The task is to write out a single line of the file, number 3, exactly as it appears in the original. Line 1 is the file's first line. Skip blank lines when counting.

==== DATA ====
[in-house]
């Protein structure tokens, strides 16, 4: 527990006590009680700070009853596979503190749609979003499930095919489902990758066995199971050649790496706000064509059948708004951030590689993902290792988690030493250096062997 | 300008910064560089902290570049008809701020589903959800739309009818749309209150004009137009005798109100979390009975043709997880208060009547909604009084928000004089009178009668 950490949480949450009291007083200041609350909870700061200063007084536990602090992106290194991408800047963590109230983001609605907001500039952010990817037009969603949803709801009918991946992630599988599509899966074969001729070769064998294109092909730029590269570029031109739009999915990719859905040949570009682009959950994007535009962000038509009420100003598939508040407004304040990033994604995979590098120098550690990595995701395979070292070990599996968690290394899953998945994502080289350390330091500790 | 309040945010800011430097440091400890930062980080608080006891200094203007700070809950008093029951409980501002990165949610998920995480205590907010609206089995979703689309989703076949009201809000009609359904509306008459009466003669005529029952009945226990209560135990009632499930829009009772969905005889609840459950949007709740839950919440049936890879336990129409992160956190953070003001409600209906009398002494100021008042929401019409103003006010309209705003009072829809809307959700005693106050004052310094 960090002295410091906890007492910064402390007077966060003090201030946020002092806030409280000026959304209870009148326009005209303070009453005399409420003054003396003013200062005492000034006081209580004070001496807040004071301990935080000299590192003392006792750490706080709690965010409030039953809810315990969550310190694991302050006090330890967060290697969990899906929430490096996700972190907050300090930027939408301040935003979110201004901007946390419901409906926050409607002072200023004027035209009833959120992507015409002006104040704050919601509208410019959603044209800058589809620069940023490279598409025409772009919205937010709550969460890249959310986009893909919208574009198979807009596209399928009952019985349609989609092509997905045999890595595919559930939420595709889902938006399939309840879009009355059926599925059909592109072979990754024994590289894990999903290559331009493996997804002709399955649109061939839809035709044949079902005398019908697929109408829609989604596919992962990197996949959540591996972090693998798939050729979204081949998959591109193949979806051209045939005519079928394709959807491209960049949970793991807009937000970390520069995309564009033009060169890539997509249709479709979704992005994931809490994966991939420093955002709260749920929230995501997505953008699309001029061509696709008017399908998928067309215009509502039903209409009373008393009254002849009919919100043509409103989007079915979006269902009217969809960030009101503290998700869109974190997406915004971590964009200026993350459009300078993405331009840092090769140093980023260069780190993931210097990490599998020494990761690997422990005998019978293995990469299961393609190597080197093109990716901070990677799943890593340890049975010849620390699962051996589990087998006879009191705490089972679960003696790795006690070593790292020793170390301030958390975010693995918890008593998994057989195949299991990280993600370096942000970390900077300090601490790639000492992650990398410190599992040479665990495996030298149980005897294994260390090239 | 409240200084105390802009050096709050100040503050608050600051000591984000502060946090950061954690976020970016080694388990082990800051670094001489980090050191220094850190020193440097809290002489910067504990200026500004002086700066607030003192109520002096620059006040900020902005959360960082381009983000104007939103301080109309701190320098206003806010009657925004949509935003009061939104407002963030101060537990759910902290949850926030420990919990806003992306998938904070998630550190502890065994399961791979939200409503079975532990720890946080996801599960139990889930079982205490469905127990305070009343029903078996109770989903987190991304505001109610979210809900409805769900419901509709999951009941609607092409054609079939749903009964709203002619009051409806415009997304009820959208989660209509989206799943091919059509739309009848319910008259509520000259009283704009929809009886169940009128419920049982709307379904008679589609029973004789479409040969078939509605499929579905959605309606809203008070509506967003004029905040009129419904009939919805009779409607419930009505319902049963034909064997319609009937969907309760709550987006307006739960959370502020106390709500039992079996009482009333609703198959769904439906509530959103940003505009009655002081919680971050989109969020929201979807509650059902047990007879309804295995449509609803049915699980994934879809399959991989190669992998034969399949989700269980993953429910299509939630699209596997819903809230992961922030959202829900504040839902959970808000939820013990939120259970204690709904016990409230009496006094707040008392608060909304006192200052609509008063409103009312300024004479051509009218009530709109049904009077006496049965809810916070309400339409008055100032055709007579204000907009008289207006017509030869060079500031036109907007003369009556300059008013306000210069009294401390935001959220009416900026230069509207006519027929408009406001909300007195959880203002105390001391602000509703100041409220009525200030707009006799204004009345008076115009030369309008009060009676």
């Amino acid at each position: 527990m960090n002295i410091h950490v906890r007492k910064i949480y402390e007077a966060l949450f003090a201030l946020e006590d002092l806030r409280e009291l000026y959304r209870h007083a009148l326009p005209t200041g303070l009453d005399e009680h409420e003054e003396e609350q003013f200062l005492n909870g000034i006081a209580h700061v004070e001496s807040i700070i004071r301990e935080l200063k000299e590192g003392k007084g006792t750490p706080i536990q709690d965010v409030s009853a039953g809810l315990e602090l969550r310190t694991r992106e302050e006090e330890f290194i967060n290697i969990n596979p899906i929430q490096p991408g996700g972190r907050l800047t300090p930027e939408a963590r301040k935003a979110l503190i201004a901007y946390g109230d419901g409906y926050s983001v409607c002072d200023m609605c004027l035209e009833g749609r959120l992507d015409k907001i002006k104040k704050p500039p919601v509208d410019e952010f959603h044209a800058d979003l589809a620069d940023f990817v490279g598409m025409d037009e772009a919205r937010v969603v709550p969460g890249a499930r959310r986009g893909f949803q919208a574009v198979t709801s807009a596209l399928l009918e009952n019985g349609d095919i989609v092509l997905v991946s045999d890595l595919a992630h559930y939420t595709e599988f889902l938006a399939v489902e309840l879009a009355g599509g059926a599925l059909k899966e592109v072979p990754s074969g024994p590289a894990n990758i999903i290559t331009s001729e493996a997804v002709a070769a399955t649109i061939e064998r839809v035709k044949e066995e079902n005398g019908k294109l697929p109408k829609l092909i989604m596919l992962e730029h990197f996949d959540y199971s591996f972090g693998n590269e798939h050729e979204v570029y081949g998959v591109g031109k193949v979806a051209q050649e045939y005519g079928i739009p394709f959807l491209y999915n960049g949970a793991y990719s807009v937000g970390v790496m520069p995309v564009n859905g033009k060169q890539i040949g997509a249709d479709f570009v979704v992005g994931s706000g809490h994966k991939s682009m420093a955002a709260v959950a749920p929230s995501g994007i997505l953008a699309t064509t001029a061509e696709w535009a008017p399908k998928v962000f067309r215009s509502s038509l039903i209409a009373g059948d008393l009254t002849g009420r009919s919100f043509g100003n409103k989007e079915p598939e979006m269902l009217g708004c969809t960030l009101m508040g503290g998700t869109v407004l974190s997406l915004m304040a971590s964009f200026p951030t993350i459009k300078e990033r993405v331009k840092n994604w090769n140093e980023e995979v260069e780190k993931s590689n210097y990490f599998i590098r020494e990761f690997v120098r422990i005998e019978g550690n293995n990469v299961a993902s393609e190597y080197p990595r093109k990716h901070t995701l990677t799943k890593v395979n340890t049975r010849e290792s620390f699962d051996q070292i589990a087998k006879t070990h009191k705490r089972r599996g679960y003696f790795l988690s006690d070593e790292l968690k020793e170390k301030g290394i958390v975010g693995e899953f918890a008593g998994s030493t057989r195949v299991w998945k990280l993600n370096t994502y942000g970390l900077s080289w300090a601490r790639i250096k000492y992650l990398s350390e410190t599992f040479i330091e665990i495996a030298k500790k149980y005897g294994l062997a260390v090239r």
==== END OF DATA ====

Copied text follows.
């Amino acid at each position: 527990m960090n002295i410091h950490v906890r007492k910064i949480y402390e007077a966060l949450f003090a201030l946020e006590d002092l806030r409280e009291l000026y959304r209870h007083a009148l326009p005209t200041g303070l009453d005399e009680h409420e003054e003396e609350q003013f200062l005492n909870g000034i006081a209580h700061v004070e001496s807040i700070i004071r301990e935080l200063k000299e590192g003392k007084g006792t750490p706080i536990q709690d965010v409030s009853a039953g809810l315990e602090l969550r310190t694991r992106e302050e006090e330890f290194i967060n290697i969990n596979p899906i929430q490096p991408g996700g972190r907050l800047t300090p930027e939408a963590r301040k935003a979110l503190i201004a901007y946390g109230d419901g409906y926050s983001v409607c002072d200023m609605c004027l035209e009833g749609r959120l992507d015409k907001i002006k104040k704050p500039p919601v509208d410019e952010f959603h044209a800058d979003l589809a620069d940023f990817v490279g598409m025409d037009e772009a919205r937010v969603v709550p969460g890249a499930r959310r986009g893909f949803q919208a574009v198979t709801s807009a596209l399928l009918e009952n019985g349609d095919i989609v092509l997905v991946s045999d890595l595919a992630h559930y939420t595709e599988f889902l938006a399939v489902e309840l879009a009355g599509g059926a599925l059909k899966e592109v072979p990754s074969g024994p590289a894990n990758i999903i290559t331009s001729e493996a997804v002709a070769a399955t649109i061939e064998r839809v035709k044949e066995e079902n005398g019908k294109l697929p109408k829609l092909i989604m596919l992962e730029h990197f996949d959540y199971s591996f972090g693998n590269e798939h050729e979204v570029y081949g998959v591109g031109k193949v979806a051209q050649e045939y005519g079928i739009p394709f959807l491209y999915n960049g949970a793991y990719s807009v937000g970390v790496m520069p995309v564009n859905g033009k060169q890539i040949g997509a249709d479709f570009v979704v992005g994931s706000g809490h994966k991939s682009m420093a955002a709260v959950a749920p929230s995501g994007i997505l953008a699309t064509t001029a061509e696709w535009a008017p399908k998928v962000f067309r215009s509502s038509l039903i209409a009373g059948d008393l009254t002849g009420r009919s919100f043509g100003n409103k989007e079915p598939e979006m269902l009217g708004c969809t960030l009101m508040g503290g998700t869109v407004l974190s997406l915004m304040a971590s964009f200026p951030t993350i459009k300078e990033r993405v331009k840092n994604w090769n140093e980023e995979v260069e780190k993931s590689n210097y990490f599998i590098r020494e990761f690997v120098r422990i005998e019978g550690n293995n990469v299961a993902s393609e190597y080197p990595r093109k990716h901070t995701l990677t799943k890593v395979n340890t049975r010849e290792s620390f699962d051996q070292i589990a087998k006879t070990h009191k705490r089972r599996g679960y003696f790795l988690s006690d070593e790292l968690k020793e170390k301030g290394i958390v975010g693995e899953f918890a008593g998994s030493t057989r195949v299991w998945k990280l993600n370096t994502y942000g970390l900077s080289w300090a601490r790639i250096k000492y992650l990398s350390e410190t599992f040479i330091e665990i495996a030298k500790k149980y005897g294994l062997a260390v090239r």